Seen from Europe, the recent tsunamis hit countries half a world away. But European experts say it would be wrong to think that a tsunami couldn't happen here, and say an EU-wide early warning system is needed.
The Galileo satellite could help warn against tsunamis in Europe
The legendary city of Atlantis is said to have fallen victim to a massive wave in the Mediterranean Sea that swallowed an entire culture. While Atlantis is a myth, the earthquake zones beneath the Mediterranean are reality, even if thousands of people live seemingly worry-free on the coasts of Greece, Italy and Spain.
Scientists such as Dieter Kelletat, Professor of Geography at the University of Essen-Duisburg, have long warned of the danger on Europe's doorstep. Kelletat calls up the image of two ice fields that grind against each other until eventually, one sheet of ice slides over the other. The top ice field pushes the other so far down that water begins to bubble up between the two.
Large danger zone
Italy's southern coastal regions are in the Mediterranean danger zone
It's a similar situation along the line where the European and African plates meet. Each year, the African plate shifts around two centimeters to the north. There are frequent earthquakes originating at the intersection of the two plates, with the danger zone stretching from Morocco in the west, across Italy and Greece to Turkey in the east.
"In the Mediterranean region, tsunamis are a threat to all the coasts, and tsunamis have already happened across the region," Kelletat said. "But there is no tsunami warning system, and there are still false impressions about the risk tsunamis pose to the region."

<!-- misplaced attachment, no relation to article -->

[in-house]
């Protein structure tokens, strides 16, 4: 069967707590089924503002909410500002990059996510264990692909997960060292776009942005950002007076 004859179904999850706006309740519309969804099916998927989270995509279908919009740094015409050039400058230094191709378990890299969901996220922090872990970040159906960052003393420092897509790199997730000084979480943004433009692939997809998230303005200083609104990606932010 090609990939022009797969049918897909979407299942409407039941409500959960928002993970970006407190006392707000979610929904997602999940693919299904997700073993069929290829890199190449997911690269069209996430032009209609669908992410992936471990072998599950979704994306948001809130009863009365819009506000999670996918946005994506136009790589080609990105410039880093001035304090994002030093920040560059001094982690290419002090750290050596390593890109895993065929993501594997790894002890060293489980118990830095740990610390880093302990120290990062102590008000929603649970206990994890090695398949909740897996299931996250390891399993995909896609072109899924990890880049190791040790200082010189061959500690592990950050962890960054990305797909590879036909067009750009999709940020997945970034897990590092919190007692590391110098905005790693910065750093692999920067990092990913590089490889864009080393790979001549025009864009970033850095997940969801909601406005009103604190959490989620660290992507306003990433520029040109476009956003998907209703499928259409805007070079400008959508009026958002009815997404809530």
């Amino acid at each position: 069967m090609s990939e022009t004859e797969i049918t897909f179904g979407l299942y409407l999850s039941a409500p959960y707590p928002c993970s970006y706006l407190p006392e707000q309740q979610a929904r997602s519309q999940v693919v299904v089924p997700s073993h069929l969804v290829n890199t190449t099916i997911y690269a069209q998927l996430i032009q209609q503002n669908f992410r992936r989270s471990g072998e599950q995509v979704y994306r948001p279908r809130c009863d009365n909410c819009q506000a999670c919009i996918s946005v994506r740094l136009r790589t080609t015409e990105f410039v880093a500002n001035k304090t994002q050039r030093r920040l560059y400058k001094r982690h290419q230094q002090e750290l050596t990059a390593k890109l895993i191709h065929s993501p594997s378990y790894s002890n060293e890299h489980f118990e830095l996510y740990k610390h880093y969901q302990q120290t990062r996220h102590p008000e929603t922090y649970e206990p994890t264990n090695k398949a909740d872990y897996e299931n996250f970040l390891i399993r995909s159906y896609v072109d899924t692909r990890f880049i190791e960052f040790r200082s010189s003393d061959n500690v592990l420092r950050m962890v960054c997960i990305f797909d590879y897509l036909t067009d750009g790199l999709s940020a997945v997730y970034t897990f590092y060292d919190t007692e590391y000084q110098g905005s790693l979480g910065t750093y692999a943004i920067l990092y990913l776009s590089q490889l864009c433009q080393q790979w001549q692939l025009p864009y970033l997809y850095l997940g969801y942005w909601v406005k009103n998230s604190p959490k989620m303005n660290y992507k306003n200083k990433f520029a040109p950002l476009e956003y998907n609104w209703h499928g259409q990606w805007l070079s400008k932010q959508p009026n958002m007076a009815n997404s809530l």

As the risks are not limited to a single country, the European Parliament in Strasbourg is now focusing its attention on the creation of a Europe-wide early warning system.
Warning from outer space
The parliamentarians are placing their hopes on the Galileo satellite navigation system, which is able to register even the smallest of changes. But a "traditional" early warning system would also help. According to Kelletat's estimations, the EU would only need to invest €20 million ($26 million) for an effective system. Spain, Italy and Greece are among the countries demanding decisive action.
"The important thing is that we have a unified European policy that can coordinate everything," said Spanish EU parliamentarian (MEP) Javier Pomes. "The risk of such a catastrophe cannot be borne by one country alone. In this area, we have to cooperate."
The shock from seeing pictures of the tsunami catastrophe in Indonesia, Sri Lanka and Thailand galvanized the parliament in Strasbourg such that the largest factions have already worked together to draw up a resolution.
German MEP Hans-Gert Pöttering
"We now have to pursue this resolution very seriously," said German MEP Hans Gert Pöttering (photo). "I am asking that the Commission now take the necessary steps to find solutions to improve the immediate situation, and I'm happy to say that we have a large consensus on this question."
The consensus is not as wide as it could be, however. Some MEPs are warning of scare tactics. Others argue that an early warning system would be ineffective in the Mediterranean, saying that in such a small sea, the warning times would also be too small -- an argument rejected by MEPs from the most endangered countries.
"Look at the coasts of Sicily, Calabria, Sardinia," said Italian MEP Vittorio Prodi. "For me, this early warning system is a must. I think that even half an hour is enough time to save thousands of people."
Prodi knows what he's talking about. In 1908, a large tsunami destroyed large parts of the coastal region his family comes from. He is fighting to give the people who live along Italy's southern coasts now a chance of survival.